As the last car arrived at the R . V . in Gloucester, the situation was not quite as expected; "Fings ain't what ffagins were only twelve and theirfixturehad been changed to they used to be»» " Stow-on-the-Wold," 26 miles away. Apart from the walk, the ColThe eventual kick-off was 4.30 lege gained no points at all in the p.m. (1 hour late) with 16 men a track events—a far cry from the side on a sloping pitch In a farm. days when the track section of the The many spectators witnessed a U . L . team was almost an I.C. weak start by ffagins, and a half club. Otherwise, highlights of the time score of 15—0 against. meeting were an exciting 3 miles However ffagins' will to win came won in 14m. 9.4 s. by Nick Barton too late, the final result being (Kings) from Pete Ya'es (U.C.), 23—12 against. a cross country interna ilonal, and As ffagins left the field to return the 440 yds. won in a fast 49.8s. to the " Unicorn" they noticed by N . Palmer an England Schools a large barn. The entertainment champion. was good; at eleven,ffaginsfound themselves sitting in the rather comfortable lounge of the Unicorn Inn, thinking that no digs had G O R D O N been arranged, but they would sleep in the changing-rooms. It L O W E S was up to one of the brighter and hardier members to suggest the The ideal Sports Shop barn. GOOD DISCOUNTS FOR A L L I C MEMBERS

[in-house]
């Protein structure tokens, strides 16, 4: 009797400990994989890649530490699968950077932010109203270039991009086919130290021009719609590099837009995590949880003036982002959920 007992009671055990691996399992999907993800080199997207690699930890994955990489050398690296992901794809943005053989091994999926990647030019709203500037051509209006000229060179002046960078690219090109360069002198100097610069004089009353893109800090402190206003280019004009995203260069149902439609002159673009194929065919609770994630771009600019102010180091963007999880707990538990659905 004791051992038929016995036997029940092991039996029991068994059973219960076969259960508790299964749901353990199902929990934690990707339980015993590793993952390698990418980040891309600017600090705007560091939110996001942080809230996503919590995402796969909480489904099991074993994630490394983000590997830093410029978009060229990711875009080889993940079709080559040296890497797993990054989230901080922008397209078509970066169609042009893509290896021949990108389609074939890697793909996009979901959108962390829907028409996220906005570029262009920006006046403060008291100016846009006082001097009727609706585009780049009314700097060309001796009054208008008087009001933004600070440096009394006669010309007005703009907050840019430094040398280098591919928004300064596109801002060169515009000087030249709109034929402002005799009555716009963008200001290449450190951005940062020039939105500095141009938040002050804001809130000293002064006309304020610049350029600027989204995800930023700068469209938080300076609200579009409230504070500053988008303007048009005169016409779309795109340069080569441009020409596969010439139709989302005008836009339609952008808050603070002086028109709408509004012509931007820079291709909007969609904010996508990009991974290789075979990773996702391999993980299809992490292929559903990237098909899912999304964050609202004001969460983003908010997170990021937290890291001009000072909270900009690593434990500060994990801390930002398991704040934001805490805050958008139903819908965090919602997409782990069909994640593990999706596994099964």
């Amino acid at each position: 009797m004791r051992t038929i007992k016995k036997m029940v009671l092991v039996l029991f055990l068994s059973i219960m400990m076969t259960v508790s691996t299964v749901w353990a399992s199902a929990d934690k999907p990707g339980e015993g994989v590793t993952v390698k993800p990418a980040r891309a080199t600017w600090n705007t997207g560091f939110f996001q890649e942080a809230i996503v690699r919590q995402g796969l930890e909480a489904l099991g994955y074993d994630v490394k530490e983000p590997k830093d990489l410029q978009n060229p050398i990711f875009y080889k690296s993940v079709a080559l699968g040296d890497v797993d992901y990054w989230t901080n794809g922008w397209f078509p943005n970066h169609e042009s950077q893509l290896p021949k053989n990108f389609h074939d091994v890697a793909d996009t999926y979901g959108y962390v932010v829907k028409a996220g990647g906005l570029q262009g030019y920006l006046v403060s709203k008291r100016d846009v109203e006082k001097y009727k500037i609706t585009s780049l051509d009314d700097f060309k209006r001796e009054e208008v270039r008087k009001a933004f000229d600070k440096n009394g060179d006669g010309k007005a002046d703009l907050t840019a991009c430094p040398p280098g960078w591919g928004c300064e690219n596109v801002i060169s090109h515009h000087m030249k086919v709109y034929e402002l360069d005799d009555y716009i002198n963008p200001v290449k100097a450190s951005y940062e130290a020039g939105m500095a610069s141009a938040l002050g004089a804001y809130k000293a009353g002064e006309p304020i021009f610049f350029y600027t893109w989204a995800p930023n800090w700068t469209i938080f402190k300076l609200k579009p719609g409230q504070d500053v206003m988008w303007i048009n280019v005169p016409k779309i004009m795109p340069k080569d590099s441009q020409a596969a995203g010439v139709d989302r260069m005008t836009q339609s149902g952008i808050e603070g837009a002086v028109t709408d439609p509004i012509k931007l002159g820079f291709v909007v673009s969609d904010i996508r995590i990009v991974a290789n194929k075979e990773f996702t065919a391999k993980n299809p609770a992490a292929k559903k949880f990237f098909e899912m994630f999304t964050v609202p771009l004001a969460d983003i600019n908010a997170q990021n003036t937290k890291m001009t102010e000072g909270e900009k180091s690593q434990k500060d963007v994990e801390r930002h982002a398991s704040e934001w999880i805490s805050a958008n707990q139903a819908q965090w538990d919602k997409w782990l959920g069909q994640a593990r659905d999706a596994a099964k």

21-23 Brompton Arcade, Krdghtsbridge. S.W.3 KEN 4494/5/6